Blue economy – an important strategy in Vietnam’s development hinh anh 1An aerial view of Cat Ba archipelago. (Photo: VNA)
Hanoi (VNA) - Blue economy is a combination of industries from different economic sectors closely linked with the marine environment without clear boundaries, and the development of one industry can have positive or negative impacts on others, said Dao Xuan Lai, head of United Nations Development Programme (UNDP) Climate Change and Environment Unit in Vietnam.

Lai made the statement at a consultation workshop for a report on blue economy scenarios for Vietnam. It was jointly organised by the UNDP and the General Administration of Seas and Islands of Vietnam (VASI) on November 5.

The report will be released at an international conference on sustainable blue economy and climate change adaptation slated for December 13-14 in Hanoi.

In addition to assessing a single industry, the report aims to evaluate the interactions between industrial sectors in order to have an integrated view. This will thereby provide the analysis and synthesis assessment needed for making proposals and recommendations.

Bui Tat Thang, from the Vietnam Institute for Development Strategies under the Ministry of Planning and Investment, said that developing the marine economy is the central point in the country’s strategic development.

The report is one of the first studies on blue marine economic development in Vietnam with a new approach. It helps to visualize the scale and role of each sector in the direction of the marine economy.

Associate Prof. Nguyen The Chinh, former director of the Institute of Strategy and Policy on Natural Resources and Environment, said that the environment, biodiversity and marine ecosystems are the foundation for economic activities.

“Economic activities at sea are very diverse, including oil and gas exploitation, tourism, aquaculture, transportation, and energy. However, they pose a risk of polluting the marine environment,” he said.

It is necessary for Vietnam to complete the marine planning and clearly define functional areas soon, Chinh said. He went on to say that the foundation for the implementation of the blue sea economy also requires raised awareness on environmental protection, biodiversity, and marine ecosystems. Marine economic values will need to be quantified.

He also suggested innovating the management and protection of marine resources in line with the improvement of the market economy institution.

Thang said that in the medium and long terms, Vietnam should develop mechanisms and policies to ensure good management of marine resources while encouraging marine economic activities based on environmentally friendly technologies.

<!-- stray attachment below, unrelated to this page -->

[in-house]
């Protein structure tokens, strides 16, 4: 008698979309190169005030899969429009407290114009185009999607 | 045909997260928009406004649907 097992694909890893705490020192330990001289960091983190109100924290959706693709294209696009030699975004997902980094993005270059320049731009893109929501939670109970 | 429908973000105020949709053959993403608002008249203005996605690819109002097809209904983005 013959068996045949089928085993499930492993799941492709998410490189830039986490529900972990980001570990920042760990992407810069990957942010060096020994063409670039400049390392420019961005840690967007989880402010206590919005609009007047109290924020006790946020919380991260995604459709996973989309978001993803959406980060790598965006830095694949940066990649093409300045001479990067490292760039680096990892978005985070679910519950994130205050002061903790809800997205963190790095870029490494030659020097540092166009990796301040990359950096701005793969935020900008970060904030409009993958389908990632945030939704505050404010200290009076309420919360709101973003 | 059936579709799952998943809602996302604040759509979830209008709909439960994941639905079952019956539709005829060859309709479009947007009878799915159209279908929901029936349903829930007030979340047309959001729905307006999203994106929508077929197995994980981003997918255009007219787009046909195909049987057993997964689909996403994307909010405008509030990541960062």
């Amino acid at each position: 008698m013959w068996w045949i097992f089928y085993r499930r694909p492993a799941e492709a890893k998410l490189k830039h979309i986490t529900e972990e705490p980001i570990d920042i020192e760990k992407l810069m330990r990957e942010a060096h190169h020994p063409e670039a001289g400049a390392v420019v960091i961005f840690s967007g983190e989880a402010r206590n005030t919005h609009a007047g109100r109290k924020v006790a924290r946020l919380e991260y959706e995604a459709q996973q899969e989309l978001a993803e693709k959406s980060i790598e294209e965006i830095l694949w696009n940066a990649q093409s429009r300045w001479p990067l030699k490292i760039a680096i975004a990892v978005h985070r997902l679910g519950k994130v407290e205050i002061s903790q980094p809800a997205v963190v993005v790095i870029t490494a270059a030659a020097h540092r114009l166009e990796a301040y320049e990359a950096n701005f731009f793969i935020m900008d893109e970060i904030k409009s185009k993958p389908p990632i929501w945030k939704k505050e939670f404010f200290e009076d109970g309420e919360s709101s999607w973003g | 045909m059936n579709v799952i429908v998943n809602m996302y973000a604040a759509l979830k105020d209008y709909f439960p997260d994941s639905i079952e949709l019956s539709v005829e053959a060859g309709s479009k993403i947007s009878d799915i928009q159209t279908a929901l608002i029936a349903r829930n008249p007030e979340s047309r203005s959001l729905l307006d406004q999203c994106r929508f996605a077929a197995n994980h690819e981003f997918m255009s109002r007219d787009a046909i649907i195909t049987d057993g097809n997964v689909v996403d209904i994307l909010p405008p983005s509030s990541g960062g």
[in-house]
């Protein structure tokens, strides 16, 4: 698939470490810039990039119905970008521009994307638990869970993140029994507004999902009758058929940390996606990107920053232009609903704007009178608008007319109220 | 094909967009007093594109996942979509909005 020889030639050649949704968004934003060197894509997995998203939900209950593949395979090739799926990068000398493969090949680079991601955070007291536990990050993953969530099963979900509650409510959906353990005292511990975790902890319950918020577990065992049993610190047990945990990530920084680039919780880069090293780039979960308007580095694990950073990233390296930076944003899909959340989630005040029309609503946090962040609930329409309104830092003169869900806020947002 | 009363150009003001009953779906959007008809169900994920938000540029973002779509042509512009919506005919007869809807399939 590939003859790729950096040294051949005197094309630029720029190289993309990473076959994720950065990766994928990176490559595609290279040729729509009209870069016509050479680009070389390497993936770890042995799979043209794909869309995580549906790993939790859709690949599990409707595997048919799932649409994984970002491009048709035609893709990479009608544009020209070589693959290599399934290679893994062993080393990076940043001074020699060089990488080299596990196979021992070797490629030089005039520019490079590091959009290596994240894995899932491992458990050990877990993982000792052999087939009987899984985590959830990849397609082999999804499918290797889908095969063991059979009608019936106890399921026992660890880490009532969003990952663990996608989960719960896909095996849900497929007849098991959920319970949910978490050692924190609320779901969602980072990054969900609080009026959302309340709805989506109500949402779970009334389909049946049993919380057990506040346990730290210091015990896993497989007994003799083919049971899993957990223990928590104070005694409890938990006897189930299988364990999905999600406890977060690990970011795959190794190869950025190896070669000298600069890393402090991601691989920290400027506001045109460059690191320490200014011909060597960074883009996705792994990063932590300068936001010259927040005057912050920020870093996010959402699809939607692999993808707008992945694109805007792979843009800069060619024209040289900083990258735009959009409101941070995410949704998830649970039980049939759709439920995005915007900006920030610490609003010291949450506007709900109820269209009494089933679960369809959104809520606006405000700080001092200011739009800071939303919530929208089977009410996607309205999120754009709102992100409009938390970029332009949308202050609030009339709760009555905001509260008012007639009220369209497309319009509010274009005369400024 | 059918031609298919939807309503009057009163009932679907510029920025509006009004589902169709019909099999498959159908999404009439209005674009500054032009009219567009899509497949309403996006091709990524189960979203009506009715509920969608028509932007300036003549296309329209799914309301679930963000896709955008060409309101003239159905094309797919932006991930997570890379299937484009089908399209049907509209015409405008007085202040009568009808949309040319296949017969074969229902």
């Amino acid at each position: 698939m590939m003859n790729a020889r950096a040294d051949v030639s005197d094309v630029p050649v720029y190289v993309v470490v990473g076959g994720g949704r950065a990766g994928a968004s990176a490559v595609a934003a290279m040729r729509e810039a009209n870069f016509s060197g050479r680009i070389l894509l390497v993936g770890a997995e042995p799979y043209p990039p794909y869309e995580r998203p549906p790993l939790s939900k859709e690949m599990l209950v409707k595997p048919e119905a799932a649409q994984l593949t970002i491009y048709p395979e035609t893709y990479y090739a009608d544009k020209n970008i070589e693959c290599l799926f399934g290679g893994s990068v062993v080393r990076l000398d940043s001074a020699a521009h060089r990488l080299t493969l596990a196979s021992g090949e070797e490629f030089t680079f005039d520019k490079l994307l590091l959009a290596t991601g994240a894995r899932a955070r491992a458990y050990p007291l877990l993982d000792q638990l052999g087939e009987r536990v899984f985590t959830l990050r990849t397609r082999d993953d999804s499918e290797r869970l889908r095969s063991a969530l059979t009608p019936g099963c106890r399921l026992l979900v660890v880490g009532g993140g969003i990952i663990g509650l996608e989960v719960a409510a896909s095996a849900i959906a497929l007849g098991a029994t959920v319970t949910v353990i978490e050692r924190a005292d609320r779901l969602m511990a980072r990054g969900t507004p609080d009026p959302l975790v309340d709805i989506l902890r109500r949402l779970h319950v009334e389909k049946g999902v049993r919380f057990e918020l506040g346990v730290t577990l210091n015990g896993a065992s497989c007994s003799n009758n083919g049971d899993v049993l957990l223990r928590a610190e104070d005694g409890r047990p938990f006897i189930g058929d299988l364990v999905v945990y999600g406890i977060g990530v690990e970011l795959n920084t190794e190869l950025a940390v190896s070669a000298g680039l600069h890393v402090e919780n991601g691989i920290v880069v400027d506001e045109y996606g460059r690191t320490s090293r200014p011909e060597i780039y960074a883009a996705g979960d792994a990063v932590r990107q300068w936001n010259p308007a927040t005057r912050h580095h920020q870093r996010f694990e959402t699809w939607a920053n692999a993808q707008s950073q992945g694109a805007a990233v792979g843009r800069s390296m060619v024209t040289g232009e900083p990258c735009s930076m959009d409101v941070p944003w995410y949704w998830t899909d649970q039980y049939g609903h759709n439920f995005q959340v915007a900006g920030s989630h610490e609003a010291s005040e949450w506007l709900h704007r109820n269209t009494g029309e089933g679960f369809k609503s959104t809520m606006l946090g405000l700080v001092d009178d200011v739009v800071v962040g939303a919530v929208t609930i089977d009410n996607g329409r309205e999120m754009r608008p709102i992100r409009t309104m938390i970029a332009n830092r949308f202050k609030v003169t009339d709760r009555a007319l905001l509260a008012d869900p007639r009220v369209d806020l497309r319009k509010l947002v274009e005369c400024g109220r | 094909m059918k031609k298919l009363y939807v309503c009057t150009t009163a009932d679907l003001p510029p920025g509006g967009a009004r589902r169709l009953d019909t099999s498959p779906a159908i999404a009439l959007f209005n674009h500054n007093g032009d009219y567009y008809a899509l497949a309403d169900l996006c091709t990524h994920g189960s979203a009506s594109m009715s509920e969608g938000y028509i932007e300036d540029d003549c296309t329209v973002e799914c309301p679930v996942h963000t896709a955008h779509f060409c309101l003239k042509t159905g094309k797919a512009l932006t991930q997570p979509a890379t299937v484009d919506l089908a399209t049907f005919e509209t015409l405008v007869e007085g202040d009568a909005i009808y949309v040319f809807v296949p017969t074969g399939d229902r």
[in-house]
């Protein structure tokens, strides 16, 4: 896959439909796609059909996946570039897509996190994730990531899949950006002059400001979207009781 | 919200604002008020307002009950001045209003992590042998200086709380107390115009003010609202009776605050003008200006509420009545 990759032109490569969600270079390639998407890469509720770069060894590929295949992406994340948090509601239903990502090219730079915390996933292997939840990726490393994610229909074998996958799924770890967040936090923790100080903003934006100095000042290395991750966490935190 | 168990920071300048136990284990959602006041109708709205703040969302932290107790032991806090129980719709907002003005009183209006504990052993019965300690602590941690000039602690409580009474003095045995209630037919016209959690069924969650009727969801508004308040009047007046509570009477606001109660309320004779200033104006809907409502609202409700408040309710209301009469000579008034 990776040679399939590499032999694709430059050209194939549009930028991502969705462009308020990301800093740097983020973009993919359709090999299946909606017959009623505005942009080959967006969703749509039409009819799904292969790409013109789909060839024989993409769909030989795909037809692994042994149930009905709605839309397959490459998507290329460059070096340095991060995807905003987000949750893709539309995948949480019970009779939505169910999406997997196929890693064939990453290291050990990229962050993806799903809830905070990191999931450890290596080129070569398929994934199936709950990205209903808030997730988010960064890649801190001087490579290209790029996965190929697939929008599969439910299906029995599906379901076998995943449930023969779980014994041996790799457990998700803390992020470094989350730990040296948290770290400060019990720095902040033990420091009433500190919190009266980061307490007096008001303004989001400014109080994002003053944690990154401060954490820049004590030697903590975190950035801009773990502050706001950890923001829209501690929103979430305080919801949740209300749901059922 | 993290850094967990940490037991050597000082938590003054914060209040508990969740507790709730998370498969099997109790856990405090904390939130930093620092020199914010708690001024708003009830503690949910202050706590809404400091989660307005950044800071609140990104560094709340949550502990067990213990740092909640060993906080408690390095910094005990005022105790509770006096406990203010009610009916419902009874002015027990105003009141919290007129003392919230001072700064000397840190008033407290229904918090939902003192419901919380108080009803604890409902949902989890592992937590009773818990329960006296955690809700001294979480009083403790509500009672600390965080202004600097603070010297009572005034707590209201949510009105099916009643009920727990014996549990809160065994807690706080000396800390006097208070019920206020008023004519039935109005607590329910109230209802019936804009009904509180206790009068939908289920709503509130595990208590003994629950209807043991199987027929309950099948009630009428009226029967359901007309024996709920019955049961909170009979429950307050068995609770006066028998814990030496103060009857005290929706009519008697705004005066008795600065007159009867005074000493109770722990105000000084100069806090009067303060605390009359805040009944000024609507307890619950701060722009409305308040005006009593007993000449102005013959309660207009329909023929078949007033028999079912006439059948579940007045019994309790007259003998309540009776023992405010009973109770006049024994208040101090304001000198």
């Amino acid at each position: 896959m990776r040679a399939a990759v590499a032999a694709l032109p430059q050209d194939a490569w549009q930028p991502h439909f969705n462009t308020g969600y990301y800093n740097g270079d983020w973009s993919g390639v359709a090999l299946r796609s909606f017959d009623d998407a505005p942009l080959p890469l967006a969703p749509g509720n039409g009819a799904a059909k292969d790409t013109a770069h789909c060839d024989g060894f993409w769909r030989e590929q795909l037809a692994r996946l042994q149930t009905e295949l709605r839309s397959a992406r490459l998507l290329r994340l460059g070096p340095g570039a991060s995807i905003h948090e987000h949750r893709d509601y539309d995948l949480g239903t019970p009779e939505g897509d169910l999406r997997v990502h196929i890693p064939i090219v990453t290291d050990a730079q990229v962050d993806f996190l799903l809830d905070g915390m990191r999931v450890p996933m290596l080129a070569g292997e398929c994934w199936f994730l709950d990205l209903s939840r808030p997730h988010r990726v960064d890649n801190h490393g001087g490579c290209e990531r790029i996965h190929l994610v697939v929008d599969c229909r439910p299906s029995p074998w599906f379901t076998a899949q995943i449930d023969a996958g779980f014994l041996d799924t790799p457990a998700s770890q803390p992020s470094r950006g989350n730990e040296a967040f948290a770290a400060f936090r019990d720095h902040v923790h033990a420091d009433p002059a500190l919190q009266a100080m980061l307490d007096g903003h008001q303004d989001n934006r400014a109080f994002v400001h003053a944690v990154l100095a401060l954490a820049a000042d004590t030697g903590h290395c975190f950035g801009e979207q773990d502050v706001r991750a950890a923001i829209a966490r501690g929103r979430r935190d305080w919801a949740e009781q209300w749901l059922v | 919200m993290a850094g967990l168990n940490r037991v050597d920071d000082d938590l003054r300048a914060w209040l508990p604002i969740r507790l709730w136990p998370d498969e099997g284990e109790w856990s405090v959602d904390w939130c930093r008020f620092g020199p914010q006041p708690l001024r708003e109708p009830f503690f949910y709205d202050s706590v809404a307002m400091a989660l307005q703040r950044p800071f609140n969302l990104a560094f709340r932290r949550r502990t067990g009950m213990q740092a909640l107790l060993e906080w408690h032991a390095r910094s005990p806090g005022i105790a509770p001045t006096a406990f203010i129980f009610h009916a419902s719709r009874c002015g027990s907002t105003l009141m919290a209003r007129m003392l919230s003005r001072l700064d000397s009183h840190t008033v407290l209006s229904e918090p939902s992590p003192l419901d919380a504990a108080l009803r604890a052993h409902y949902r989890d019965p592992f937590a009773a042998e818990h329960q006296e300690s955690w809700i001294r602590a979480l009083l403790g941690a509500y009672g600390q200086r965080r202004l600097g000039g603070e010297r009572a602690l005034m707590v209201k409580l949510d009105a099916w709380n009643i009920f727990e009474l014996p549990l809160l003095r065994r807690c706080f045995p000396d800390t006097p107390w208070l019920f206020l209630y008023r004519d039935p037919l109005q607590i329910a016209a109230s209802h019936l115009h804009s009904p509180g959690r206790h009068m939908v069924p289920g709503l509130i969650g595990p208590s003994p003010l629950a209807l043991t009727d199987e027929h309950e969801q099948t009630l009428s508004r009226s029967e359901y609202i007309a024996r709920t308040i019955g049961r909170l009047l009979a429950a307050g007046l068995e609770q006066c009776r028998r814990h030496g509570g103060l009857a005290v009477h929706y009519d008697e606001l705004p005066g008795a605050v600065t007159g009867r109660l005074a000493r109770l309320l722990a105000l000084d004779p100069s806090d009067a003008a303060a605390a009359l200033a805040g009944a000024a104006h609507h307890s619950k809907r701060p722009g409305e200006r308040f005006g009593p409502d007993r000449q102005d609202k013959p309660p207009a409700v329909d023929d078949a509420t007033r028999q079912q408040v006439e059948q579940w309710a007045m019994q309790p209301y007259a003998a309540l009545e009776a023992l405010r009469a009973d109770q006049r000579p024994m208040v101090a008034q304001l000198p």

He also underlined the necessity of well-organised national plans for the exploitation and sustainable use of resources in coastal areas. Key investment projects need to be identified, and priority should be given to public investment sources.

Private investment in projects using green and clean energy should be encouraged as well, Thang said.

Luu Anh Duc, Deputy Director of the International Cooperation Department under VASI, said the report pointed out the potential of Vietnam’s blue economy towards sustainable development.

Several future scenarios up to 2030 were developed for each of these sectors based on sector-based reforms and interventions. Scenarios included a “business-as-usual” and “sustainable” - or “blue” - scenario closely aligned to the blue economy concept.

The “blue” scenario developed for ecosystems demonstrated that the ecosystem value, and in some cases the total area, of crucial habitats such as mangroves, seagrass, coral reefs, and lagoons could be increased. Thus, the marine economic expansion should be accompanied by a focus on maintaining or enhancing environmental quality.

Vietnam has a favourable geographical position for the sea-based economy with more than 3,260 km of coastline spanning 28 provinces and cities. Coastal provinces and cities contribute about 47-48 percent of the country's gross domestic product (GDP), of which the marine economic sectors contribute about 20-22 percent of GDP.

Key marine economic sectors in Vietnam include marine renewable energy, oil and gas marine resources, aquaculture and fisheries, coastal and marine tourism, marine transportation and environment, biodiversity and ecosystem services./.